Pete swivelled round in his chair. His face showed amusement, but maybe also just a hint of relief. "Jim Haines rang in sick. Don Stevens was here, but he legged it a couple of hours back, when the alarm system in East-3 died."
"East-3?" Baker cut in sharply, his voice an octave higher than normal.
Alison's eyes jumped from one man to the other in confusion. "Do you know what's wrong with it?"
"After Don went, I was on my own, and somebody has to keep an eye on the monitors. It wasn't an intruder, just the circuit going dead, so I've left it." As he spoke, Pete pulled on his jacket and picked up his rucksack, ready to go.
"OK." Alison looked at Baker. The supervisor should be taking the lead, but he looked as if he had been poleaxed. "Do you want to go and check out East-3 while I watch the monitors?"
"No." Baker was definitely not all right.
"Umm…do you want me to check out East-3, while you stay here?"
"Yes. Yes that…" Baker took a deep breath and gathered his composure. "Yes, you do that. I'll fill in the log book."
The staff entrance lay on the route to gallery East-3. Alison joined Pete in the corridor for the short walk As soon as the door closed, leaving Baker in the security office, Alison asked. "What's going on tonight? Everyone sick and Baker acting like he's about to pass out."
"Widowmaker." Pete's grin had a shade of grimace about it. He was tall and lanky. His blond hair was even lighter and longer than Alison's, reaching below his shoulders, which earned him taunts from the older men. Alison was fairly certain that Pete was not queer, despite the predictable name-calling. However, that neither of them was totally accepted in the team was a shared bond.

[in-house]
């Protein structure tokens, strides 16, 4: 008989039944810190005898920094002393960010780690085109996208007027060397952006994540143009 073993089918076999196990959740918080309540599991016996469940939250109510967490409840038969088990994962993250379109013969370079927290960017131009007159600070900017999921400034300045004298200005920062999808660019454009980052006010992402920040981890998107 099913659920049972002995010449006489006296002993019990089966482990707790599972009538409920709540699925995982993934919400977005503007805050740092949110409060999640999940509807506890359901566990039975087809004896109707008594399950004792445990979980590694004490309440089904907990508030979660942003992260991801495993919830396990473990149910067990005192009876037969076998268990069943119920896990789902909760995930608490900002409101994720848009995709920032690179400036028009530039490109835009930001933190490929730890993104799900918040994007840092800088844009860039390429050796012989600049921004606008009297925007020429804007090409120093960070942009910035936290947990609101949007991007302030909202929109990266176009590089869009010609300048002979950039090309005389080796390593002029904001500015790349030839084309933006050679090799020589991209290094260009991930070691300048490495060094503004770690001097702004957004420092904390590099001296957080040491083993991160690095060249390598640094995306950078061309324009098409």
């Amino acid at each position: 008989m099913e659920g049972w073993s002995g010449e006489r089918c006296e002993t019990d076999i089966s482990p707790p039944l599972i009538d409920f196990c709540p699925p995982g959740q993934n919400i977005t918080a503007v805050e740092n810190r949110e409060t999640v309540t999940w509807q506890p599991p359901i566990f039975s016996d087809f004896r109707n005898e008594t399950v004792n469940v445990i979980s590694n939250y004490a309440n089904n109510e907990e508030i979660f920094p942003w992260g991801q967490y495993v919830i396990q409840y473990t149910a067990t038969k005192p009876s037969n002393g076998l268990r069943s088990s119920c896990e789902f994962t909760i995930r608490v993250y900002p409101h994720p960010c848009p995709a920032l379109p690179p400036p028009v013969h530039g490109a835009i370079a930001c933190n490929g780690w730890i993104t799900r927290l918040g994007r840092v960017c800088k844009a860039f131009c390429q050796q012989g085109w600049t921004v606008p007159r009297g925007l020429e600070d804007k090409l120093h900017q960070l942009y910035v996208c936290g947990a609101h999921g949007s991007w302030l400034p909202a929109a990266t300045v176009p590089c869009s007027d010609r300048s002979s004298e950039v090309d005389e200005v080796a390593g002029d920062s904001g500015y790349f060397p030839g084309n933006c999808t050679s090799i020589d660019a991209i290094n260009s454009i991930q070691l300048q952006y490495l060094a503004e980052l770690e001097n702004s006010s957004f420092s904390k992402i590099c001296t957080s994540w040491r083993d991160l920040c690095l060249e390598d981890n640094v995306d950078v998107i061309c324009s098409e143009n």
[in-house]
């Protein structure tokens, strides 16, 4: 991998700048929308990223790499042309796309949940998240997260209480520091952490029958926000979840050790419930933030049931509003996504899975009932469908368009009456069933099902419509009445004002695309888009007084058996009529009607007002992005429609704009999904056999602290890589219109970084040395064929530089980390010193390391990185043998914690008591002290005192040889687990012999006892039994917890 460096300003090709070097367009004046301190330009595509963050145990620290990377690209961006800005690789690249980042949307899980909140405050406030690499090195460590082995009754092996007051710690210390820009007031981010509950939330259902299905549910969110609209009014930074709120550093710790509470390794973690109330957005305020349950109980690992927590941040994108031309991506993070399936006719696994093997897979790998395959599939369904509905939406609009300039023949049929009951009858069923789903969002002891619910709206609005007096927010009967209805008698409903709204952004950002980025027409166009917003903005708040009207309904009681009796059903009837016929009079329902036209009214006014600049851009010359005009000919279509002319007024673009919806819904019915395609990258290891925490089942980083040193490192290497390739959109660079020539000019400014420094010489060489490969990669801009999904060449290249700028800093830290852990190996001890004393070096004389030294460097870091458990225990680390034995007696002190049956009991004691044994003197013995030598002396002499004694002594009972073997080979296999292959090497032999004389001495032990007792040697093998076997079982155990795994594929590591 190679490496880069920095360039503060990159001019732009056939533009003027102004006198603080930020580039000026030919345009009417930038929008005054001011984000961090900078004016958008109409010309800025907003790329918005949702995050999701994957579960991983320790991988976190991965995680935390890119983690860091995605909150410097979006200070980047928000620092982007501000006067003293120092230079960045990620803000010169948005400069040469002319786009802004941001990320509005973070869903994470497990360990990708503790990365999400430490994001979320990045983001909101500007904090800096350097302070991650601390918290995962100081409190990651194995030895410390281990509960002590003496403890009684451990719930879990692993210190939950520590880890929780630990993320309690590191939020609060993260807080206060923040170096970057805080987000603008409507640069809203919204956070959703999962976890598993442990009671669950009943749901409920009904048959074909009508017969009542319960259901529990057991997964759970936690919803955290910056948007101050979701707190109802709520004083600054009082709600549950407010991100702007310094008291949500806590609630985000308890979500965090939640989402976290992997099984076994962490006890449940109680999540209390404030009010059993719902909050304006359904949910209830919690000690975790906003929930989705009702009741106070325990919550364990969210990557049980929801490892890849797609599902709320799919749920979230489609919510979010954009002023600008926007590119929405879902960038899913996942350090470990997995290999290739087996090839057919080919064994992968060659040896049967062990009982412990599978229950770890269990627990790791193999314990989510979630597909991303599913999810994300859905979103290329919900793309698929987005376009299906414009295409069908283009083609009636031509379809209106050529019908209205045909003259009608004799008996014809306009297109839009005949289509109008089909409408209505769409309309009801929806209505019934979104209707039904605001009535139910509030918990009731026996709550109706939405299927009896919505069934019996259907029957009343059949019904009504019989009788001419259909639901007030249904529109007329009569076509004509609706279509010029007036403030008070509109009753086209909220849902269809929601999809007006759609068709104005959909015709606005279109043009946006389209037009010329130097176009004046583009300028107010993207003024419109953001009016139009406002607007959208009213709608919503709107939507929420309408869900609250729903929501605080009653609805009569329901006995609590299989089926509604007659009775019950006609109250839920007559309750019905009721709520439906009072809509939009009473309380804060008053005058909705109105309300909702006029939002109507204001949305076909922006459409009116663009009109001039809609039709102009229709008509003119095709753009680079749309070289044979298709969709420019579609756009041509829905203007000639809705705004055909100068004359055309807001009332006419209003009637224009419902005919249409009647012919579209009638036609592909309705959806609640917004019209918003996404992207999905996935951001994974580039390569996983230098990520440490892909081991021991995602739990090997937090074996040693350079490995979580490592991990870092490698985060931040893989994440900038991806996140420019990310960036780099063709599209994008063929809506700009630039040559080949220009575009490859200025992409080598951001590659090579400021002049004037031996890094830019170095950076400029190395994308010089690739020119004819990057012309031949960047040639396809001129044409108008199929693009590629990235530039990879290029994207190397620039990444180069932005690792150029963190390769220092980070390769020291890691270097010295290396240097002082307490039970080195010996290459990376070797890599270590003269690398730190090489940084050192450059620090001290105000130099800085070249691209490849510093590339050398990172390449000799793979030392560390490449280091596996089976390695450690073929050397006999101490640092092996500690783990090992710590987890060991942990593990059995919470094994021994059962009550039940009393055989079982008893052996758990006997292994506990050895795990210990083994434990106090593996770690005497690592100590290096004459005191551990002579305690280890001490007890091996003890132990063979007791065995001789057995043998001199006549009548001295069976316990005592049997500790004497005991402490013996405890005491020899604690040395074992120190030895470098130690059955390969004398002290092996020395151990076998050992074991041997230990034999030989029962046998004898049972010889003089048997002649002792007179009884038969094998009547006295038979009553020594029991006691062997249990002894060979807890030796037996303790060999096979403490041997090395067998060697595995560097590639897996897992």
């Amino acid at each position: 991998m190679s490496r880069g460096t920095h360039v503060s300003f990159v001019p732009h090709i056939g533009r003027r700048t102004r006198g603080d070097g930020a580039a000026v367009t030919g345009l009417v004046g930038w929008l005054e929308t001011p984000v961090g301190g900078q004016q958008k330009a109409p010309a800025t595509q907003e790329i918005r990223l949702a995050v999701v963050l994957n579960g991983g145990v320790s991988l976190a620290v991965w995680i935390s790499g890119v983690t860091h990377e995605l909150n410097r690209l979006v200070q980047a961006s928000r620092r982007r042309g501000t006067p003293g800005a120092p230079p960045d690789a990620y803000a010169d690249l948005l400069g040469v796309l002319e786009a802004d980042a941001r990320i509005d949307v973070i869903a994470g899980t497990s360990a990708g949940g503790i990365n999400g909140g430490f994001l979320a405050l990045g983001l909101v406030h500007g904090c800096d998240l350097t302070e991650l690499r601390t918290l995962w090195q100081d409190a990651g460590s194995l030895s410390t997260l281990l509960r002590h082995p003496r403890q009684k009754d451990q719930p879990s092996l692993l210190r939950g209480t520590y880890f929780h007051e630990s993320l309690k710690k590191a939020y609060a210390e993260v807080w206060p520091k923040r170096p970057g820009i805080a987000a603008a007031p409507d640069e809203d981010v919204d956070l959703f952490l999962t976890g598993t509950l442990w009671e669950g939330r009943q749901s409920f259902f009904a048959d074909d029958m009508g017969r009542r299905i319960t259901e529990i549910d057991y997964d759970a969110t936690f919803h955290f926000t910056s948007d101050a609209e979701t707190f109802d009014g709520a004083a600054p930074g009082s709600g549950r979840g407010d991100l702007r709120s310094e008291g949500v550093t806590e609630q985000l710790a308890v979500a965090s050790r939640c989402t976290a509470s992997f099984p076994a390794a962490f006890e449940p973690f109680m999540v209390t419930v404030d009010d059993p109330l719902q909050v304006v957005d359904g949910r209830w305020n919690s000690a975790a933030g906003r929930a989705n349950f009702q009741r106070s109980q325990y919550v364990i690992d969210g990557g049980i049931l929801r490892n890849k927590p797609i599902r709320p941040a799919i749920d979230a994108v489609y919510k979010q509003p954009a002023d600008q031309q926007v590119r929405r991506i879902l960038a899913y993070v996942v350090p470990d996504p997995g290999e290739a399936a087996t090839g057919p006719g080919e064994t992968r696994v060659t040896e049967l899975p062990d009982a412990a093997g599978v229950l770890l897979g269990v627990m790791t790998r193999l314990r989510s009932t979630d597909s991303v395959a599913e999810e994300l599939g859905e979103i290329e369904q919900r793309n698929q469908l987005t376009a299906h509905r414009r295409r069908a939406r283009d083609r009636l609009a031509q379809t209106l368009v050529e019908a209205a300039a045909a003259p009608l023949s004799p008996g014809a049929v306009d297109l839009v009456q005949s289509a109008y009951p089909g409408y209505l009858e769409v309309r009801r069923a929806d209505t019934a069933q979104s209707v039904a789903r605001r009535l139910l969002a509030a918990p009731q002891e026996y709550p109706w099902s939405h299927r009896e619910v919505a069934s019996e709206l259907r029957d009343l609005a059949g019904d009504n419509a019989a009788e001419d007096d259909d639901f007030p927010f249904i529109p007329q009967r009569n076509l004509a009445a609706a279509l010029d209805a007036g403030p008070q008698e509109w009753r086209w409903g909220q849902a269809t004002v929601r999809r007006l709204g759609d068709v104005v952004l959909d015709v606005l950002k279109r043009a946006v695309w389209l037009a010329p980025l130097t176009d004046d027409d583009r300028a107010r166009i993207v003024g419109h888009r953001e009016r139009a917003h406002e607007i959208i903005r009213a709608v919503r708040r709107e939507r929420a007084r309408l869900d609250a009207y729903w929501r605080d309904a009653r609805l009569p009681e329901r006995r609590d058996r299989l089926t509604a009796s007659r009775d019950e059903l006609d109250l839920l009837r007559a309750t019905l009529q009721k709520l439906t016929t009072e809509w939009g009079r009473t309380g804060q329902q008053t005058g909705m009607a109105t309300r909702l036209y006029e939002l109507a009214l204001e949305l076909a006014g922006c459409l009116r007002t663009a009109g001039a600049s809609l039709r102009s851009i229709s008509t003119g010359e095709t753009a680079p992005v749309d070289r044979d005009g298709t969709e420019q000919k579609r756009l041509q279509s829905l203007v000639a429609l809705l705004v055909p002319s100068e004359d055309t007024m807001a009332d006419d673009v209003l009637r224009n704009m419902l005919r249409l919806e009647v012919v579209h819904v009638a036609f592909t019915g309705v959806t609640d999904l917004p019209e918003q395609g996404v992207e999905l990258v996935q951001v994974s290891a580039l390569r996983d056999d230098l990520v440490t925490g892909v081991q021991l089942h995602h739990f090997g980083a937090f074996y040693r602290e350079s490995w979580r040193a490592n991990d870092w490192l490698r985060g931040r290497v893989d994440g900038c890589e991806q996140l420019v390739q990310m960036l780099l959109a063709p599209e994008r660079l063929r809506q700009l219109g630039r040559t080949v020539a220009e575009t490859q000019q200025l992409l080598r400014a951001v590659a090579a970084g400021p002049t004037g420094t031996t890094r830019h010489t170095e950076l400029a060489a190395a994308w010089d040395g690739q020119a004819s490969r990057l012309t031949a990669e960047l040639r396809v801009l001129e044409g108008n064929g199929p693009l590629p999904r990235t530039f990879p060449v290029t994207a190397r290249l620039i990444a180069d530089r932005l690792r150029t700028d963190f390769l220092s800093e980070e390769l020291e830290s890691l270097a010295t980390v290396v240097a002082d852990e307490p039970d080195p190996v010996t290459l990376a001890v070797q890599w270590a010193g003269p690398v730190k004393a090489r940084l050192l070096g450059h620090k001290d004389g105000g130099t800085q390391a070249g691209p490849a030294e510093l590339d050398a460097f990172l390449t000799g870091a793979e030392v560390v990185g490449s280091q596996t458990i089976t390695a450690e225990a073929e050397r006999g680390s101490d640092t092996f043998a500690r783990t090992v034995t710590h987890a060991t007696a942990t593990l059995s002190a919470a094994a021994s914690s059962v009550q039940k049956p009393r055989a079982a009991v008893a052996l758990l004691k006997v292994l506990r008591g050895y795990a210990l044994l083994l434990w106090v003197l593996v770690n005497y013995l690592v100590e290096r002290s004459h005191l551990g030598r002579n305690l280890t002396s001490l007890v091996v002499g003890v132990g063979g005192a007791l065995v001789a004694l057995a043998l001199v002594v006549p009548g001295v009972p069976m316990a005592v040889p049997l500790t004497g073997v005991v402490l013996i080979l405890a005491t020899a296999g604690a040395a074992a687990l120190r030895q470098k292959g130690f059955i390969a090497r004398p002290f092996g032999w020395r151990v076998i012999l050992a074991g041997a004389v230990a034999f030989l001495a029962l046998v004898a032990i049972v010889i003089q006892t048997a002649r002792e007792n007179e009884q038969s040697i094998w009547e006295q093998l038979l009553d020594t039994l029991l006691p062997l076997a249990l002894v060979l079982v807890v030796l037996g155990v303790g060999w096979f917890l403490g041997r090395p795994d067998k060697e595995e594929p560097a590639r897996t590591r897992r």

"A Celtic artefact. It's in East-3."
Alison frowned, searching her memory. "What does it look like?"
"A figurine, with tentacles for hair and a gapping mouth—like a cross between medusa and that painting by Munch."
"Yep—I know it." Last time she had been on duty with Baker, she had spent a couple of hours looking at the displays, as a way to avoid his moaning. Something about the figurine had caught her attention.
"It was found just after World War I at the bottom of a Roman mineshaft a few miles south of here. It had been sealed in a lead box and deliberately buried. An American collector, Fernhoff, bought it and took it to New York."
"So what about it? And why is it back here?"
While talking, they had reached the staff doorway. Pete pulled his bicycle clips from a pocket, but showed no urge to rush off. He was a history undergrad and always ready to talk about the exhibits. The night job was supplementing his university grant, while allowing him plenty of time to study. Thus he was probably the only security guard on record ever to take full advantage of staff privileges regarding use of the museum library and records.
"Do you want the scary story or the facts?" Pete asked, smiling.
"Start with the story."
"The lead case had a Latin inscription which Fernhoff, who fancied himself as a historian, spent some time decoding. He claimed it was a warning about an evil female spirit called the widowmaker, who would appear to take a new husband whenever a full moon fell on Samheim."
"The Celtic name for Halloween."
"Which is tonight...and it's a full moon." Alison said in sudden enlightenment, but then paused. "But is that it? They can't all be frightened by an inscription."
"You're jumping ahead. Fernhoff kept the artefact in his own private museum for a few years, until 1925, when he was found lying dead by the exhibit—the day after the full moon had shone on Halloween. He'd died sometime during the night before. His widow refused to keep the artefact in the house, either due to distress, or a disinterested in history. And so it ended up back here, near where it had been found."